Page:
Lewis Hamilton plans to look back at his emphatic victory in Spain as the turning point that fired him to a fifth Formula One world championship.
While there was more than a hint of fortune about the opening victory of his title defence in Azerbaijan a fortnight ago, there could be no denying Hamilton’s win here at Barcelona’s Circuit de Catalunya.
The 33-year-old British driver was in a class of his own as he galloped to a 21-second triumph – lapping the field up to fifth – while his main championship rival Sebastian Vettel faltered to only fourth place. Hamilton’s championship lead now stands at 17 points.
Arriving in Spain, Ferrari boasted the grid’s most complete package, but Hamilton’s display was a return to the Mercedes of old with Valtteri Bottas following his team-mate home to secure the world champions their first one-two finish of the campaign.
Hamilton conceded that he will head to the next round in Monaco with caution rather than in expectation following his poor display at the principality last year, but the 64th win of his career will, for the first time this term, provide him with optimism that he can outdo Vettel in their tug of war for glory.
“I would like to hope that this race could be part of a turning point,” Hamilton said. “I said that I wanted to come here and win the way that I won, and when I came across the line I was just happy that I did as I planned to.
“The team have been working very hard to understand the tyres and how the car works, so I think it all came together this weekend.
“We definitely go to Monaco on a high note, but we know that we still have a lot of work to do. That said, I will sleep like a baby tonight.”
Hamilton should have kick-started his season with a victory at the opening rubber in Australia before a strategy mix-up by his Mercedes team gifted Vettel the win.
He was at his very best in Melbourne but was then, by his own admission, off-colour in Bahrain, China and even Baku despite his victory.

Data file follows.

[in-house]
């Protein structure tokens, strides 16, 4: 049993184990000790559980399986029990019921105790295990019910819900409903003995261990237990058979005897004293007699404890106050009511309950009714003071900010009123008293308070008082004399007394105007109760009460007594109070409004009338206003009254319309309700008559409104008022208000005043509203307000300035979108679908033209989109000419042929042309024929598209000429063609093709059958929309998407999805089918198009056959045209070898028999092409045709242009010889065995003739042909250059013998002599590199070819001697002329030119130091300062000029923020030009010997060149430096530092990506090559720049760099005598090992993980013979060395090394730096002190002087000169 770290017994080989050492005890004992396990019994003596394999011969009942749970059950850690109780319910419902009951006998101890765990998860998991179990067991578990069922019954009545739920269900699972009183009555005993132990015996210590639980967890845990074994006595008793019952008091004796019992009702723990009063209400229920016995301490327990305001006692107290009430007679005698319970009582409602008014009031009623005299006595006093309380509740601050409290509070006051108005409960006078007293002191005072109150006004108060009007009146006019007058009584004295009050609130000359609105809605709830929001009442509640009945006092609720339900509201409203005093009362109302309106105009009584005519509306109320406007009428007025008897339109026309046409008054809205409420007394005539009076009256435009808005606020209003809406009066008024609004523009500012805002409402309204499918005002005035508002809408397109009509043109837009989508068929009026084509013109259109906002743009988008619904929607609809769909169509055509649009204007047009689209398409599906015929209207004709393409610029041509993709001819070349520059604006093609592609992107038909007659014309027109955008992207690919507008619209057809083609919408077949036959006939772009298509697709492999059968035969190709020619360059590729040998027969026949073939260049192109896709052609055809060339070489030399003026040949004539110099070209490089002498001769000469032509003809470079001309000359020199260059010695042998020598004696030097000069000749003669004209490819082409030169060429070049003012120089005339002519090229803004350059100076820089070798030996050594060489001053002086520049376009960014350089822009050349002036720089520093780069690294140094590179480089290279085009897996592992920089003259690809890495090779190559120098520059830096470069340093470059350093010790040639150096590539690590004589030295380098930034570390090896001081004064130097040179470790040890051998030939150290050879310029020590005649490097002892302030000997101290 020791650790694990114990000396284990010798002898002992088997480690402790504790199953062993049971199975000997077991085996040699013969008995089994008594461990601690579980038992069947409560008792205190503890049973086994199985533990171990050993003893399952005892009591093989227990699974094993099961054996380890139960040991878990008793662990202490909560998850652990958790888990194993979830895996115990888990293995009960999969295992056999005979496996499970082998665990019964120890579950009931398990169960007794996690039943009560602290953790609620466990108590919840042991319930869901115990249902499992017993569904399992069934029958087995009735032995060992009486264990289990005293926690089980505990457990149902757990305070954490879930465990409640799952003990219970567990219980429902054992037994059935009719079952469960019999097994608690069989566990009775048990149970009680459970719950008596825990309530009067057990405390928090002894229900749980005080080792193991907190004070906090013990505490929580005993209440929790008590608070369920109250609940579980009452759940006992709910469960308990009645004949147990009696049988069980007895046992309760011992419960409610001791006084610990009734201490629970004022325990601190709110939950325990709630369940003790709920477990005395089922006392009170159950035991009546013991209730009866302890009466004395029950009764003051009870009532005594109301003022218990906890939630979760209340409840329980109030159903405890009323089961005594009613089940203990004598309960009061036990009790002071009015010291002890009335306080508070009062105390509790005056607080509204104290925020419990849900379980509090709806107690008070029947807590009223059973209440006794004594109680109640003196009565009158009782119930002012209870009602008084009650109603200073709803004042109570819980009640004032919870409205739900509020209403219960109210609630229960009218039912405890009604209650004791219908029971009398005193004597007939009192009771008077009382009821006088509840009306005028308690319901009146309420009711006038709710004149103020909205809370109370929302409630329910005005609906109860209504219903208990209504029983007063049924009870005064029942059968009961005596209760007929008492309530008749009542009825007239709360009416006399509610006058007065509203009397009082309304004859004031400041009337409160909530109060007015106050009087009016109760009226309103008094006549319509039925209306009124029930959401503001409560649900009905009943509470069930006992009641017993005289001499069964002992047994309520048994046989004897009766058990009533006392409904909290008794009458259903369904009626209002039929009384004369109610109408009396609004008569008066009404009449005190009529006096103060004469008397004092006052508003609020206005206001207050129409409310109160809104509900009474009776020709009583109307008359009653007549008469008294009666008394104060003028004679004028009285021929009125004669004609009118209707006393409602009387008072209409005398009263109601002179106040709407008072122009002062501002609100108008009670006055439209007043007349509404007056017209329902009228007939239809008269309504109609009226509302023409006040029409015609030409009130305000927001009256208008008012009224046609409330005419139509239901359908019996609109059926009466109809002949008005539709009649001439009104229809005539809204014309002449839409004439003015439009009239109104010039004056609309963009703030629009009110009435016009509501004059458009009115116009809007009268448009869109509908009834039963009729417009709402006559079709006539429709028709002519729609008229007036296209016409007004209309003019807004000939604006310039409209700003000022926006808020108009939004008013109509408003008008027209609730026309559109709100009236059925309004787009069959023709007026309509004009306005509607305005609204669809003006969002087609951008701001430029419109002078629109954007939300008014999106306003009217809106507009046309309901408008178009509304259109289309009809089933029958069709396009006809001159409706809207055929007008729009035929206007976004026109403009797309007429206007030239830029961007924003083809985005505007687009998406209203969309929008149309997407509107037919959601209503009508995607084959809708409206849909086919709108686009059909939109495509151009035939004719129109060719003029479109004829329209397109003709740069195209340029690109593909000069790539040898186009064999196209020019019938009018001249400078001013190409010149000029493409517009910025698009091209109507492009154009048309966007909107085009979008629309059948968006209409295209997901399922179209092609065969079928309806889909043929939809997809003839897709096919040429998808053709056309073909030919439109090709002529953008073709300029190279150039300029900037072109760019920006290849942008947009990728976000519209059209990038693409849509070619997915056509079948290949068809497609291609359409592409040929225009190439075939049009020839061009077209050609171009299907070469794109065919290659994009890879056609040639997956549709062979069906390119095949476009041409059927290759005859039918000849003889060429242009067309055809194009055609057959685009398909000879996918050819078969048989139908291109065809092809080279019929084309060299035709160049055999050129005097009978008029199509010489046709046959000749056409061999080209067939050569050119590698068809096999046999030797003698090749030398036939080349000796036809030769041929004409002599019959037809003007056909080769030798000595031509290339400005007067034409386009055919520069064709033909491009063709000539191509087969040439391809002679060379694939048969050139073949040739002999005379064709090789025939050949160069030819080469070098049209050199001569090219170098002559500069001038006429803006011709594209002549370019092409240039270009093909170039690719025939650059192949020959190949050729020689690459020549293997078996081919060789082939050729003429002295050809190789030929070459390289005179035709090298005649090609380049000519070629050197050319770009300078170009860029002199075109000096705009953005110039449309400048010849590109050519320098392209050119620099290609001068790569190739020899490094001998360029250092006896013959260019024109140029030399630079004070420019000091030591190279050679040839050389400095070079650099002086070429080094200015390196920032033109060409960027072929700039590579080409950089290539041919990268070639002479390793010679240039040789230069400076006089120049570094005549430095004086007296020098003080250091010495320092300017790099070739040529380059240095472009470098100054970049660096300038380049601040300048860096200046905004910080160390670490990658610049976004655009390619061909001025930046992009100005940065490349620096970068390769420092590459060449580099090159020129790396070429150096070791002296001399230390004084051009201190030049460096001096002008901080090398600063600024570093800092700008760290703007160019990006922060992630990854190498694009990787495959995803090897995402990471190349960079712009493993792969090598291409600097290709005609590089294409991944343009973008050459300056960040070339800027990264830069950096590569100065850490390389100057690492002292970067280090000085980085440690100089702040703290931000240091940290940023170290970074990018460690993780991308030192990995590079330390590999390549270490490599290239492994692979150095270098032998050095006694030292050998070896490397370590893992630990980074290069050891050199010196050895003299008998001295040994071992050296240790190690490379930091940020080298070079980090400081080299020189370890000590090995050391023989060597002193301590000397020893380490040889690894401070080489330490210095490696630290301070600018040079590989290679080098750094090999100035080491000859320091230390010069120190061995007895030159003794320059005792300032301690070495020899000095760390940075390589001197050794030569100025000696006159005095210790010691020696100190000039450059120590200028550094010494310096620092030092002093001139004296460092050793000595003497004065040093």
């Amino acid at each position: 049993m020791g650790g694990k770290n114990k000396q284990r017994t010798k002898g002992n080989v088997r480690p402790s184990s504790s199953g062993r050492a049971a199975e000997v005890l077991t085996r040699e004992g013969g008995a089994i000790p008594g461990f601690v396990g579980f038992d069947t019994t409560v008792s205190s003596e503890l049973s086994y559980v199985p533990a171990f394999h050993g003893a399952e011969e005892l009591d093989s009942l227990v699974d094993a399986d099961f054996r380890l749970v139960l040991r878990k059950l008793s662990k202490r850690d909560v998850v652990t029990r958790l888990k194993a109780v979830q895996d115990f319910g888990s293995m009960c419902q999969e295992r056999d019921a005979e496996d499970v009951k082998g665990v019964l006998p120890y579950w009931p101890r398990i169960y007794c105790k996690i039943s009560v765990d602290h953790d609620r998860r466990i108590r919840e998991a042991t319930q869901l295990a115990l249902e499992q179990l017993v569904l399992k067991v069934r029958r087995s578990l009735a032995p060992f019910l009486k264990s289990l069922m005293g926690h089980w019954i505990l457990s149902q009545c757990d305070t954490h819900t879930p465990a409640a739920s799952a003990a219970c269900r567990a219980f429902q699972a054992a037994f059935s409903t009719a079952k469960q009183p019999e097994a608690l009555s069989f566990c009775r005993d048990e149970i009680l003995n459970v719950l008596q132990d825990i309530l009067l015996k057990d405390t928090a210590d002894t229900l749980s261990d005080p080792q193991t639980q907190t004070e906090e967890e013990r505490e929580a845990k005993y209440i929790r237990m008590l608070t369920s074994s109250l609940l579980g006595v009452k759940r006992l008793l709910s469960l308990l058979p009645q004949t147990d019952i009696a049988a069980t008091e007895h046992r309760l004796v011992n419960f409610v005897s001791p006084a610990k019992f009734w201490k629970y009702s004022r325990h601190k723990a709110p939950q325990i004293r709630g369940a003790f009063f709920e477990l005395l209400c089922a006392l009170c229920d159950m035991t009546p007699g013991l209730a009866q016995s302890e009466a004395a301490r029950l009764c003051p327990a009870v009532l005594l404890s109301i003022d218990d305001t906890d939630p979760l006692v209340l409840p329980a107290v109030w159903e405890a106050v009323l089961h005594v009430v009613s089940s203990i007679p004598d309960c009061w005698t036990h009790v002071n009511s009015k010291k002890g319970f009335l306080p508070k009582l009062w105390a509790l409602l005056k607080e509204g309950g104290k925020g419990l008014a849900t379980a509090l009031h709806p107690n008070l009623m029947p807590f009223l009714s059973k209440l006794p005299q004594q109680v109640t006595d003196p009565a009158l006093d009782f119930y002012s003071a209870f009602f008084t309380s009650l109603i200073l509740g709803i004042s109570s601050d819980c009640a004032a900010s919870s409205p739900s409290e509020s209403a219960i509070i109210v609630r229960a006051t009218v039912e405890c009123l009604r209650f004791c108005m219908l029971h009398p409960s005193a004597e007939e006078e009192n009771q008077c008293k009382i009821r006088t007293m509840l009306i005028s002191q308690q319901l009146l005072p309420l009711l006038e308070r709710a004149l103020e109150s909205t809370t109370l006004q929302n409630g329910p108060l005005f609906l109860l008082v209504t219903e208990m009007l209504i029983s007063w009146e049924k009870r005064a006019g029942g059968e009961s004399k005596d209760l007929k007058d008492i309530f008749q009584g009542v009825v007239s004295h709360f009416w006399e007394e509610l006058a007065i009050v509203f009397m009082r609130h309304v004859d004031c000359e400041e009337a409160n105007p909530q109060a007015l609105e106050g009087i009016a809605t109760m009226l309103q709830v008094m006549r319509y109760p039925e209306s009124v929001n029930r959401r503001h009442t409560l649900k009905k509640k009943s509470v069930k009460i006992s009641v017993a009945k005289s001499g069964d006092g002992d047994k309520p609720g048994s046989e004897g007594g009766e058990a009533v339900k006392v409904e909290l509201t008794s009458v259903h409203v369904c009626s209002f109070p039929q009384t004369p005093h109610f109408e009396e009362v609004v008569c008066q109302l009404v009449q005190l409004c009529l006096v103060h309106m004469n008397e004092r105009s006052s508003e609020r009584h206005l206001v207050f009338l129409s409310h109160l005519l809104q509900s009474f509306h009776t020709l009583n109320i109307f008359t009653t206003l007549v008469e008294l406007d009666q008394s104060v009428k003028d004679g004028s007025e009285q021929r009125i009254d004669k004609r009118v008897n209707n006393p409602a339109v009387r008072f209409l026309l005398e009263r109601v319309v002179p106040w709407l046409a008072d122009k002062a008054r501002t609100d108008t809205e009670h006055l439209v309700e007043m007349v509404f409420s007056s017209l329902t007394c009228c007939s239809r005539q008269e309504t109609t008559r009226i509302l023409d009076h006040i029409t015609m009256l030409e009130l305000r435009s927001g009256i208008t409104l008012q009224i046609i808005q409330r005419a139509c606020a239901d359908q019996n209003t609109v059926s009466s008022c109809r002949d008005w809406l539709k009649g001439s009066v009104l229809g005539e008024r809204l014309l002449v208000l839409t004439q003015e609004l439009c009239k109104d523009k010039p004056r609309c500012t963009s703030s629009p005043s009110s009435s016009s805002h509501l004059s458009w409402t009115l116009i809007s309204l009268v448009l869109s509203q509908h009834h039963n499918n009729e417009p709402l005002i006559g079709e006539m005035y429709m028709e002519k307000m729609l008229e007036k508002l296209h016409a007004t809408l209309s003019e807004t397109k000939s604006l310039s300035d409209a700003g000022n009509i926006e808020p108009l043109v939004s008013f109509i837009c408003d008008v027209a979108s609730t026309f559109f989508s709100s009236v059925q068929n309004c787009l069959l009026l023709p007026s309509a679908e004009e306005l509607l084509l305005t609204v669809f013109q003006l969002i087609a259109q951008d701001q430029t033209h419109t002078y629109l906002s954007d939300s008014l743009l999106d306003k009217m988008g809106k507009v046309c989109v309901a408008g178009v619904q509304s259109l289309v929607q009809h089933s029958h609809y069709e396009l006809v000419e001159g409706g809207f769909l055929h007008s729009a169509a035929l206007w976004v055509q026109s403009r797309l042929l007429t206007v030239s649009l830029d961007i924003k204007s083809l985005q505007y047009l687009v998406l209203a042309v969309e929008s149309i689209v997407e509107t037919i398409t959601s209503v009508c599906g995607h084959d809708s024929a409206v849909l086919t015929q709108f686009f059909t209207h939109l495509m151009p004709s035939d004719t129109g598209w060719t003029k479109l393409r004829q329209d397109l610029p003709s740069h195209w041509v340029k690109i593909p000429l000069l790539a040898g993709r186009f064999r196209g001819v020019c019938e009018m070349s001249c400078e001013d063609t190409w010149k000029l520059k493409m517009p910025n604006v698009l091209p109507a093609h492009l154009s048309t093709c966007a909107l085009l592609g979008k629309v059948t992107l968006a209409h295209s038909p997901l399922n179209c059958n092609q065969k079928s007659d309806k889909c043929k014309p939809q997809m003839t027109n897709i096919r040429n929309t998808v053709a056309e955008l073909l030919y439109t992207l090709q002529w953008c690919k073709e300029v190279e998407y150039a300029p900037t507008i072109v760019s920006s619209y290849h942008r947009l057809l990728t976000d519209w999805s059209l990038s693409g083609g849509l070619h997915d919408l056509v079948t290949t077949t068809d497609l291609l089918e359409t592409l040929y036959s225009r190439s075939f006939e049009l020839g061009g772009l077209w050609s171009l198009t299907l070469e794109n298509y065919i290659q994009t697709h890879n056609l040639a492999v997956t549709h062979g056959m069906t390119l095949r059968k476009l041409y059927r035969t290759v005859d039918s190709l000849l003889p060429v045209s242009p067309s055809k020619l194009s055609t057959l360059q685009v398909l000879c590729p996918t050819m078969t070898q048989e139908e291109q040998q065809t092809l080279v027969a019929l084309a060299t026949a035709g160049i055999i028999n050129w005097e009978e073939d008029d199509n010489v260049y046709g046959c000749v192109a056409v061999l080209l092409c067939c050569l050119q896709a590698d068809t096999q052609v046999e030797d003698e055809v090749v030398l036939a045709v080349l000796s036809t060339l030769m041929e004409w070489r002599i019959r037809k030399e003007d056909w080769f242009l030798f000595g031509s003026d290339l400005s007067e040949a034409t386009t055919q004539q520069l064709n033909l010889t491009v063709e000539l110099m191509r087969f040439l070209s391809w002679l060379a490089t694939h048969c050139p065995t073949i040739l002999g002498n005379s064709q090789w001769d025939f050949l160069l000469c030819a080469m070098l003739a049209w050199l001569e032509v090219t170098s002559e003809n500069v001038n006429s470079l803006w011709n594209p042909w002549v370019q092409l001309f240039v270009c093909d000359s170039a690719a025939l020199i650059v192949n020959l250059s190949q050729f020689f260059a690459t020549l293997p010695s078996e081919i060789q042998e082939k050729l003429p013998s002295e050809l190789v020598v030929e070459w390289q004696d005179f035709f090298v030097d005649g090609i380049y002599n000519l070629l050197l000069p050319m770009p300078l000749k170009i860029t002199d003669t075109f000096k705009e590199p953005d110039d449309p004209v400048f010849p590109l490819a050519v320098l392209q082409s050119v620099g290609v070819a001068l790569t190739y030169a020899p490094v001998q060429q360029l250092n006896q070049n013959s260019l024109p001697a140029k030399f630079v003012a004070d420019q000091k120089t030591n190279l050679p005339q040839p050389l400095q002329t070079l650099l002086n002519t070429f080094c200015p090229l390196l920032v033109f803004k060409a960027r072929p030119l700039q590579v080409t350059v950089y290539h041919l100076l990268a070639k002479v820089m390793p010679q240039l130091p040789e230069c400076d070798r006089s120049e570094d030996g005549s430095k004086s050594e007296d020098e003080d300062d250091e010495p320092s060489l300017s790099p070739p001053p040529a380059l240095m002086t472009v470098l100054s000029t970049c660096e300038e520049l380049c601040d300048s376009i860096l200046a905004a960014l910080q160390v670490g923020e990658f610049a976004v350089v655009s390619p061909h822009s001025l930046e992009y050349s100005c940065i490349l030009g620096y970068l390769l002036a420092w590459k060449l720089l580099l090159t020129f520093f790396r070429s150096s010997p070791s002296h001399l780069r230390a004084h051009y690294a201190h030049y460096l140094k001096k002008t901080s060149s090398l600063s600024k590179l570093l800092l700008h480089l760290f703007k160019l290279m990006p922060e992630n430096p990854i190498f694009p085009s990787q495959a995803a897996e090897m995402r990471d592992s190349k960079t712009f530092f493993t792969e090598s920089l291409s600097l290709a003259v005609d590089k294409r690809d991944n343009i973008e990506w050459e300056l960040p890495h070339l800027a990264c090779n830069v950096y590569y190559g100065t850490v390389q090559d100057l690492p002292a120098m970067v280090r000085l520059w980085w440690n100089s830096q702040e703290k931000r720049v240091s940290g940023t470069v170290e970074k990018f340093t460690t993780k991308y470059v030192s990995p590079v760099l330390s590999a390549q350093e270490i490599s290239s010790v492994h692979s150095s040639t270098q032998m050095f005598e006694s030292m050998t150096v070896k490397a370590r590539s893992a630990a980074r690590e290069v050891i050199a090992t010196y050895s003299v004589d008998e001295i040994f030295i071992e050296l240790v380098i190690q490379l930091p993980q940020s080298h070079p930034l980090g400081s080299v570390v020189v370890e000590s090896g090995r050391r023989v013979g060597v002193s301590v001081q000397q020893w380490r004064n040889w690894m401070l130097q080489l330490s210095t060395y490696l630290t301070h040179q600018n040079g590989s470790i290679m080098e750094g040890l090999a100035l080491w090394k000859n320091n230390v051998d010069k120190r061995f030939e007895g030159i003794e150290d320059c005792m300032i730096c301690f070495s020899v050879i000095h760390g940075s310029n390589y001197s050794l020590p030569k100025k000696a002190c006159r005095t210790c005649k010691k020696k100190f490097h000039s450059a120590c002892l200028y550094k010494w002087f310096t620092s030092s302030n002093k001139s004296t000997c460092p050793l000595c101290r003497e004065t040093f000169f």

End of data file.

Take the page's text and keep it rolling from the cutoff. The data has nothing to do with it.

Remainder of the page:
Mercedes boss Toto Wolff admitted Hamilton’s confidence had taken a knock.
“The best ones are very sensitive and fragile and that is something we know and he knows,” Wolff said.
“He was solidly in the lead in Melbourne and suddenly he was behind the Ferrari. It is difficult to cope with and in the following races we struggled. But having such a good weekend here, and winning by a solid margin, is very important for his confidence.”
After edging out Bottas for pole, Hamilton roared off the line to retain his lead on the 200mph charge to the opening bend, while Vettel got the jump on Bottas after a gutsy move around the outside of the Finn.
The leading cars navigated the opening metres without drama before the error-prone Romain Grosjean, once labelled a “first-lap nutcase” by Mark Webber, lived up to that title by sparking a huge crash after he lost control of his Haas at Turn 3 and slid back across the track in a cloud of tyre smoke.
Toro Rosso’s Pierre Gasly and Renault’s Nico Hulkenberg were unsighted and could do little to avoid the Frenchman. Grosjean was punished with a three-place grid penalty for the next round in Monaco.
Out came the safety car with Hamilton then executing a masterful restart to leave Vettel for dust before establishing a comfortable cushion over his rival.
Vettel was the first of the leaders to stop for fresh tyres, but was the only one who needed to stop again, which cost him two places.
He could do nothing to fight his way back past Max Verstappen, who despite banging into the back of Lance Stroll’s Williams, took the final spot on the podium.